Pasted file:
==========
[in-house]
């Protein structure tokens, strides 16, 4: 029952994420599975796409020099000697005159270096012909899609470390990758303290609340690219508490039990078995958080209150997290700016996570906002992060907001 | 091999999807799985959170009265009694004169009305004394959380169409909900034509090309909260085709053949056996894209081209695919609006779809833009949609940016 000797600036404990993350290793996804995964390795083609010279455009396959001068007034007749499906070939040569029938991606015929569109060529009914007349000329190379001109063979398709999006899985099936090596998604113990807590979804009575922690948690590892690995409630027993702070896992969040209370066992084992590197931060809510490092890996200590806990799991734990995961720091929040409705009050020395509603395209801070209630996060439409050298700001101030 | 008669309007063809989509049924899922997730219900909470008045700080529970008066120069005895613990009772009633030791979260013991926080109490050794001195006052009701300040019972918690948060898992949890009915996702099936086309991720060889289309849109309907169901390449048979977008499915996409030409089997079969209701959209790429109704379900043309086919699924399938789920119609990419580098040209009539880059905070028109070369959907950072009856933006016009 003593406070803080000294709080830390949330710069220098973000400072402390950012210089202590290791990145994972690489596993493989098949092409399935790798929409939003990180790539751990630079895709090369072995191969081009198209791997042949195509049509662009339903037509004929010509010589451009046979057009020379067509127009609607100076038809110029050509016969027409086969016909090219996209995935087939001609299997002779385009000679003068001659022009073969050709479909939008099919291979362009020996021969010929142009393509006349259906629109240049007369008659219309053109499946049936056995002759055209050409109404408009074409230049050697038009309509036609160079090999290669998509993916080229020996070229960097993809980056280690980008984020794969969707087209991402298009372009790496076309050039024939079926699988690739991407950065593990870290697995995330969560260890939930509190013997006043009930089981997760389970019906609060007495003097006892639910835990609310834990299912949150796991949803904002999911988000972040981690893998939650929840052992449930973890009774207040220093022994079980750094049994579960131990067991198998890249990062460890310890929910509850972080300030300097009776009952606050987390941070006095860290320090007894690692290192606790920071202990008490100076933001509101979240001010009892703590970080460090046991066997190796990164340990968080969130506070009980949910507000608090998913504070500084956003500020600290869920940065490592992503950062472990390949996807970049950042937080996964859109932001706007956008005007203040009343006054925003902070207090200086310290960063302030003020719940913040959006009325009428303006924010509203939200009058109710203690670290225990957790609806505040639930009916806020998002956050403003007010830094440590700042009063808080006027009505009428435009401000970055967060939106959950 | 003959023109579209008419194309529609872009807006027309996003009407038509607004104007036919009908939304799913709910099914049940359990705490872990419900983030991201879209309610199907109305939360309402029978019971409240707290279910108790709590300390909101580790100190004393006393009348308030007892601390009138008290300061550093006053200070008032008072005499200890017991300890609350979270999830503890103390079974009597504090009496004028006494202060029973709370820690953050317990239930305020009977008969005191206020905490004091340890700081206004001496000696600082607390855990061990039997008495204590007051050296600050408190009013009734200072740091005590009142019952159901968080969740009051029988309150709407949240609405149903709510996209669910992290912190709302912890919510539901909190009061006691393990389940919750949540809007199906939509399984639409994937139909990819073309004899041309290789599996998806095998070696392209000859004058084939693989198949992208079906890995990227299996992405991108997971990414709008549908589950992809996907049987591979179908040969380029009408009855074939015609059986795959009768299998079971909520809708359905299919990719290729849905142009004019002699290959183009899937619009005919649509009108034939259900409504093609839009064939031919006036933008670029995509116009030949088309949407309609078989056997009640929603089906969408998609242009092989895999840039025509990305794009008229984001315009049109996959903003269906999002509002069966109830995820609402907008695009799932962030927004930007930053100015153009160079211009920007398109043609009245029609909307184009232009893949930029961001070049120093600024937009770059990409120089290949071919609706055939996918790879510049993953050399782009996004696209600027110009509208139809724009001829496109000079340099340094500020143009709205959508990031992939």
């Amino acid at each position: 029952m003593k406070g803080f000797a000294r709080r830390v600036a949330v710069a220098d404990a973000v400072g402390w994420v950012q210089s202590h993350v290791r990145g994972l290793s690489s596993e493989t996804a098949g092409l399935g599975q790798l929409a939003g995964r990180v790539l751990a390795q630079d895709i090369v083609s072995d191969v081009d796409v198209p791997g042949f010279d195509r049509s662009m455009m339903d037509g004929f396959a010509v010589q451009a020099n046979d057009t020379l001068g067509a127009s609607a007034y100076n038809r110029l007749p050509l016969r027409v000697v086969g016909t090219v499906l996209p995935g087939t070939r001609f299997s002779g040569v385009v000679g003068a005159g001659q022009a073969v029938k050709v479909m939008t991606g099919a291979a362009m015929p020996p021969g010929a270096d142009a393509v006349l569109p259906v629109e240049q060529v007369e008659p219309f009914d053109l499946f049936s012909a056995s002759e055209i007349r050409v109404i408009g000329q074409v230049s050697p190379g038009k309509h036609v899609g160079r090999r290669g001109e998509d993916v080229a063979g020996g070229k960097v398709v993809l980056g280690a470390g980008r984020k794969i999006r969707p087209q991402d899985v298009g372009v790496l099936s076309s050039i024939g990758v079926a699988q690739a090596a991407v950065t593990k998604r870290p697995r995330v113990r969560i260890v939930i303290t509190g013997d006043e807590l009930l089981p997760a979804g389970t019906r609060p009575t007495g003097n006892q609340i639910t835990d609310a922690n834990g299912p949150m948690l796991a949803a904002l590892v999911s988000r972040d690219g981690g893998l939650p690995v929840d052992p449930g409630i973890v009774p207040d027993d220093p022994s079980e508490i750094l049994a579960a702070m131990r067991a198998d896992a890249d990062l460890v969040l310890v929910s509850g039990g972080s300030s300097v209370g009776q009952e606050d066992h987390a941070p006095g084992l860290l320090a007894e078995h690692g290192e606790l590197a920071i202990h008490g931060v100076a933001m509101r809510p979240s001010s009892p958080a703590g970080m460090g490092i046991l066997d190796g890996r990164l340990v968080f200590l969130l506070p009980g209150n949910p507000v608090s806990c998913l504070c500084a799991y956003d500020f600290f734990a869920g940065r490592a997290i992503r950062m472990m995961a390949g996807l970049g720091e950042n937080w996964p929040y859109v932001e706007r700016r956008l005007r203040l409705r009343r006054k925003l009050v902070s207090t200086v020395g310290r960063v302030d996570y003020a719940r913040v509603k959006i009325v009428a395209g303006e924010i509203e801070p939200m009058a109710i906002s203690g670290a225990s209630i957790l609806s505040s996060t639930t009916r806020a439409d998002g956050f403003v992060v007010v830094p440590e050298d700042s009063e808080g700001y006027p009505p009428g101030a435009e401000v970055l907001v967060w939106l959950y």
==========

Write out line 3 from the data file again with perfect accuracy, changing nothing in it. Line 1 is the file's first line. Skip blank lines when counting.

């Amino acid at each position: 029952m003593k406070g803080f000797a000294r709080r830390v600036a949330v710069a220098d404990a973000v400072g402390w994420v950012q210089s202590h993350v290791r990145g994972l290793s690489s596993e493989t996804a098949g092409l399935g599975q790798l929409a939003g995964r990180v790539l751990a390795q630079d895709i090369v083609s072995d191969v081009d796409v198209p791997g042949f010279d195509r049509s662009m455009m339903d037509g004929f396959a010509v010589q451009a020099n046979d057009t020379l001068g067509a127009s609607a007034y100076n038809r110029l007749p050509l016969r027409v000697v086969g016909t090219v499906l996209p995935g087939t070939r001609f299997s002779g040569v385009v000679g003068a005159g001659q022009a073969v029938k050709v479909m939008t991606g099919a291979a362009m015929p020996p021969g010929a270096d142009a393509v006349l569109p259906v629109e240049q060529v007369e008659p219309f009914d053109l499946f049936s012909a056995s002759e055209i007349r050409v109404i408009g000329q074409v230049s050697p190379g038009k309509h036609v899609g160079r090999r290669g001109e998509d993916v080229a063979g020996g070229k960097v398709v993809l980056g280690a470390g980008r984020k794969i999006r969707p087209q991402d899985v298009g372009v790496l099936s076309s050039i024939g990758v079926a699988q690739a090596a991407v950065t593990k998604r870290p697995r995330v113990r969560i260890v939930i303290t509190g013997d006043e807590l009930l089981p997760a979804g389970t019906r609060p009575t007495g003097n006892q609340i639910t835990d609310a922690n834990g299912p949150m948690l796991a949803a904002l590892v999911s988000r972040d690219g981690g893998l939650p690995v929840d052992p449930g409630i973890v009774p207040d027993d220093p022994s079980e508490i750094l049994a579960a702070m131990r067991a198998d896992a890249d990062l460890v969040l310890v929910s509850g039990g972080s300030s300097v209370g009776q009952e606050d066992h987390a941070p006095g084992l860290l320090a007894e078995h690692g290192e606790l590197a920071i202990h008490g931060v100076a933001m509101r809510p979240s001010s009892p958080a703590g970080m460090g490092i046991l066997d190796g890996r990164l340990v968080f200590l969130l506070p009980g209150n949910p507000v608090s806990c998913l504070c500084a799991y956003d500020f600290f734990a869920g940065r490592a997290i992503r950062m472990m995961a390949g996807l970049g720091e950042n937080w996964p929040y859109v932001e706007r700016r956008l005007r203040l409705r009343r006054k925003l009050v902070s207090t200086v020395g310290r960063v302030d996570y003020a719940r913040v509603k959006i009325v009428a395209g303006e924010i509203e801070p939200m009058a109710i906002s203690g670290a225990s209630i957790l609806s505040s996060t639930t009916r806020a439409d998002g956050f403003v992060v007010v830094p440590e050298d700042s009063e808080g700001y006027p009505p009428g101030a435009e401000v970055l907001v967060w939106l959950y």